4. Mathew: Brussels is complex to explain in detail but not in simple terms. The European Council defines the direction and priorities (Cabinet in UK). The Commission is the executive (Government). The Council and Parliament are the two tiers of the legislature (together Parliament). The Court ensures compliance with EU law (Court).
    European Council is composed of current heads of government and/or state.
    Commission is appointed by Member Stataes and approved by European Parliament. Council consists of national ministers. Parliament is directly elected. Court is appointed by Member States.

  5. “I’d be interested to know exactly how well schoolkids in Europe are educated about their *national* institutions.” (Mathew): this is a very good question indeed – and this is most probably one of the reasons why people lose interest in politics, don’t bother to turn up even in national, regional or even local elections, and have the impression that everything political is just out of their control.

    Of course it is not the only reason for this – but it is an important one.

    Education, aducation, education… where has (citizen) education gone over the years?

  6. Stanley: of course, when you put it like that, it is simple. The democratic deficit of the EU institutions is more a deficit of understanding than a problem with the institution’s actual processes. However, this deficit of understanding results in a real democratic deficit, because if the governed don’t understand how they are governed, we have a genuine problem.

    My point is that it is extremely difficult to bridge that deficit (OK, I’m mixing metaphors) when people don’t trust the institution.

    When people trust an institution (e.g., their national setup), they don’t feel the need to learn the details. And when they are interested in some details, their starting point is NOT to question the the legitimacy of the institution itself.

    But when they don’t trust the institution, then everything about that institution is viewed with distrust. So anything the institution says to convince people that it *is* democratic, that is *is* useful, is automatically pre-filtered negatively.

    “They would say that, wouldn’t they?” becomes the automatic response. Anything a politician says to shift the blame to Brussels fits nicely into such a worldview. The positive impact of the EU is, similarly, automatically discounted.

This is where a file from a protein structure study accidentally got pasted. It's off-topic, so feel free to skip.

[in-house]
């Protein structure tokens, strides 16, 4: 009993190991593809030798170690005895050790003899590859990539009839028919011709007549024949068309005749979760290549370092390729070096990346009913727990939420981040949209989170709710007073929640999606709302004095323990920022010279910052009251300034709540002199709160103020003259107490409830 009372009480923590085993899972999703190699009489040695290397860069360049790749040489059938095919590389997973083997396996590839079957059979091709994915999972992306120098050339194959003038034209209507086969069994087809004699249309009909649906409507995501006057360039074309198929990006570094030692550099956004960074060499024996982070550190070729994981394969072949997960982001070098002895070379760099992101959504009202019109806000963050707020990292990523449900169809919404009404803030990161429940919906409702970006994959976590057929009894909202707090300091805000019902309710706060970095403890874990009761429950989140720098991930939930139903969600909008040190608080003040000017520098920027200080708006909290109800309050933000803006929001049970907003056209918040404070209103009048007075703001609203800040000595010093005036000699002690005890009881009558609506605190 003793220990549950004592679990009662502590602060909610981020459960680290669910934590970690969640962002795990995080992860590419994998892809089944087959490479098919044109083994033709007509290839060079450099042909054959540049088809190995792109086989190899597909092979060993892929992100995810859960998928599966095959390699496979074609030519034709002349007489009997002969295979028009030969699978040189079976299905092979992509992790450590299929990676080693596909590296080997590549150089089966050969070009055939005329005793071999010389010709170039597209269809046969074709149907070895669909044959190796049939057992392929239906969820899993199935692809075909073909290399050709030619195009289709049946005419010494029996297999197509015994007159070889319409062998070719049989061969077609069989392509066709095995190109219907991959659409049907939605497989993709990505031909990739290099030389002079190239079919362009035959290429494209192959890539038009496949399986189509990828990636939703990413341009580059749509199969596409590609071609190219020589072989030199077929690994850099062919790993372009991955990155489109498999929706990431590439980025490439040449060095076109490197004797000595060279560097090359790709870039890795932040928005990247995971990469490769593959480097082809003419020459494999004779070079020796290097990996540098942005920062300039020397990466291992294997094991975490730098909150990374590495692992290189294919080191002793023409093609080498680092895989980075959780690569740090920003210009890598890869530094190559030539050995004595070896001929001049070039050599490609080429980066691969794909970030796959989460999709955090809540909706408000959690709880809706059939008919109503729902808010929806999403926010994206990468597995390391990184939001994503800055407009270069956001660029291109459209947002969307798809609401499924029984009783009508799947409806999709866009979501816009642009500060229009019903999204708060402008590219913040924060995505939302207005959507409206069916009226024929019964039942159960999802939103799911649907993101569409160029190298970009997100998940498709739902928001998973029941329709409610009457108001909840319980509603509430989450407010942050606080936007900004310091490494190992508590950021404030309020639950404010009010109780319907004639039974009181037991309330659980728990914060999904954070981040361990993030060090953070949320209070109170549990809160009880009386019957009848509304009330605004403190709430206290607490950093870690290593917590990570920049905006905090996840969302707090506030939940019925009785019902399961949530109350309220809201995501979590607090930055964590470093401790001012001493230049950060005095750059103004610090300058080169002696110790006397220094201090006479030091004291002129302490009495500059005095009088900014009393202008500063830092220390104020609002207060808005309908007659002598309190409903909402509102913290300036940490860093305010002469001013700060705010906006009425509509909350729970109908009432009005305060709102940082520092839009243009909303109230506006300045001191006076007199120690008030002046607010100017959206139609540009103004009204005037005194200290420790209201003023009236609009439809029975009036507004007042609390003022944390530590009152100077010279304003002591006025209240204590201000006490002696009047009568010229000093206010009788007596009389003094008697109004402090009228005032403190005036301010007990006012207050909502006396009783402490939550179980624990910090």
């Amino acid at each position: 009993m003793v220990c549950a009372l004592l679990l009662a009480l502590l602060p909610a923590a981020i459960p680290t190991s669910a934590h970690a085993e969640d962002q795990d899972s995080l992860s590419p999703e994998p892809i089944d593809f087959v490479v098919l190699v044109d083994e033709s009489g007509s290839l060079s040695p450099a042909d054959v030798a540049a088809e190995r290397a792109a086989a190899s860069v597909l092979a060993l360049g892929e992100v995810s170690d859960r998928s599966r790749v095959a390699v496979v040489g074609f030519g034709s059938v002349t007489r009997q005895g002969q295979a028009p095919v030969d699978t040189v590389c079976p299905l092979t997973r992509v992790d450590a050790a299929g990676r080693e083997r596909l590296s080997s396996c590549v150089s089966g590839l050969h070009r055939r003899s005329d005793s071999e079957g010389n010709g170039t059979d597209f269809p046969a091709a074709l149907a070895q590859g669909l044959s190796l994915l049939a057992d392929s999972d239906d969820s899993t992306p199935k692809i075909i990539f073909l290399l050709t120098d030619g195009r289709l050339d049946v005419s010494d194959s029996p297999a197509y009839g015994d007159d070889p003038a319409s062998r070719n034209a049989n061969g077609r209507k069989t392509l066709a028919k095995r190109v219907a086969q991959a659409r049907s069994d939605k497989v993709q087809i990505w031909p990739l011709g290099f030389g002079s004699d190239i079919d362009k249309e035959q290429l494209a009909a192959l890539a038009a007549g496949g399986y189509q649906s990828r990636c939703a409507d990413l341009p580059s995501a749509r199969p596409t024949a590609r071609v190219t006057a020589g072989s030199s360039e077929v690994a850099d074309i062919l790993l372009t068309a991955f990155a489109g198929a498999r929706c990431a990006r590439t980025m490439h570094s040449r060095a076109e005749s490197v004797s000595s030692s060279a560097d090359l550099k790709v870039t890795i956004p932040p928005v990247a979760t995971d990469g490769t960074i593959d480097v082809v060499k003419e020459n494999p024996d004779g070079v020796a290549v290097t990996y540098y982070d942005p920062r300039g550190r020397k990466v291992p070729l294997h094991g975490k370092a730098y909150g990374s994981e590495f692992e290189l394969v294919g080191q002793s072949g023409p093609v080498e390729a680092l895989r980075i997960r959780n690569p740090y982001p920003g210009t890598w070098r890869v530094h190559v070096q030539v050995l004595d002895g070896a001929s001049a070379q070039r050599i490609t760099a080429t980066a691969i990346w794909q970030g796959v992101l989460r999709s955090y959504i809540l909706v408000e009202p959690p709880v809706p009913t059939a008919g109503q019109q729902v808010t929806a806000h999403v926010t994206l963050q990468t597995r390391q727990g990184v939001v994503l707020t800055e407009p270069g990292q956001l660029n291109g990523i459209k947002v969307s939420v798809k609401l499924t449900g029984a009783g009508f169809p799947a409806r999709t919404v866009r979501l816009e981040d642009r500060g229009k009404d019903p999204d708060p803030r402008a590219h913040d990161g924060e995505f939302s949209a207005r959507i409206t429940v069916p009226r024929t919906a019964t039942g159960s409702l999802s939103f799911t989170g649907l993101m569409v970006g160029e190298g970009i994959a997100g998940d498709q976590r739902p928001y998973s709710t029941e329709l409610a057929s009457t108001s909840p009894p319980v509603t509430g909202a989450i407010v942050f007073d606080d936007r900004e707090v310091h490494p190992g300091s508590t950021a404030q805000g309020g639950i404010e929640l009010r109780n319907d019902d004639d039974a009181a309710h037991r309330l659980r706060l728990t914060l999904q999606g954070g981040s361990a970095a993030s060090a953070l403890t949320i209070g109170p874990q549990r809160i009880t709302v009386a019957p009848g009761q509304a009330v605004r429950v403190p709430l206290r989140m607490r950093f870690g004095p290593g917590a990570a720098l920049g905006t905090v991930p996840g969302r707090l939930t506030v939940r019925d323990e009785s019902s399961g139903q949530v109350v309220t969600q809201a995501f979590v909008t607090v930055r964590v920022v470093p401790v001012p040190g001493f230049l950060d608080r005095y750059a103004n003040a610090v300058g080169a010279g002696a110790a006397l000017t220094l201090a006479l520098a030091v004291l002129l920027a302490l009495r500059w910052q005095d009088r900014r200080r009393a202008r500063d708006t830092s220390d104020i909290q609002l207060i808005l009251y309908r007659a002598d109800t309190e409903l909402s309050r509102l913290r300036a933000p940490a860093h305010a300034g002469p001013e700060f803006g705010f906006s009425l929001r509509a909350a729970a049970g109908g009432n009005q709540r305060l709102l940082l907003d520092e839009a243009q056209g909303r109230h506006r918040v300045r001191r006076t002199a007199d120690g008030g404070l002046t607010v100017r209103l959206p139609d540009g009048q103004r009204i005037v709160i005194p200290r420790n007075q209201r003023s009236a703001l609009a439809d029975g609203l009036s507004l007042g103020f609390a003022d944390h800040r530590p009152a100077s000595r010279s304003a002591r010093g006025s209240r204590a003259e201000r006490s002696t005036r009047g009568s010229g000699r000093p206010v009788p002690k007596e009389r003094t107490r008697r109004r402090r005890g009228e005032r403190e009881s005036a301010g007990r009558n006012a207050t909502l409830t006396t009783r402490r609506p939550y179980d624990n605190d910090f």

And trust is easy to lose, hard to get back.

  7. “But when they don’t trust the institution […] anything the institution says […] is automatically pre-filtered negatively. ” (Mathew): I couldn’t agree more. More weight, because more trust, will be put on any negative signal, less weight, because less trust, will be put on positive ones, perception analysis will be distorted, and once it has reached the point of being distorted, you may just as well dance upon your head, il will not change anything more I’m afraid.

    But on the other hand – why do people take their national resp. regional or even local institutions for granted and trust them almost blindly (if not for pleople’s growing disinterest in political issues)?

    My two cents’ worth on the topic:

    Local, regional and even national *identities* are identities that have built up slowly and not always steadily but rather surely over, not just years or even decades, but downright centuries. Some European nations can pride themselves of being more than one millennium old. Of course they are the result of unification efforts and processes that were not always carried out on a voluntary basis, much more often they were imposed on people (hence the regional identities), but the length of the time passing finally validated them in the minds of their inhabitants, and over the generations people learned to identify with those nations, and to perceive the individuals living in them as belonging to the same group.

    And, as we all know, every group has to be managed, every living space has to be administered, and the role of institutions consists of doing just that.

    National, regional and local institutions are legitimated by people because they are perceived as having the role of managing groups and administering living spaces that people identify with and feel like they belong to.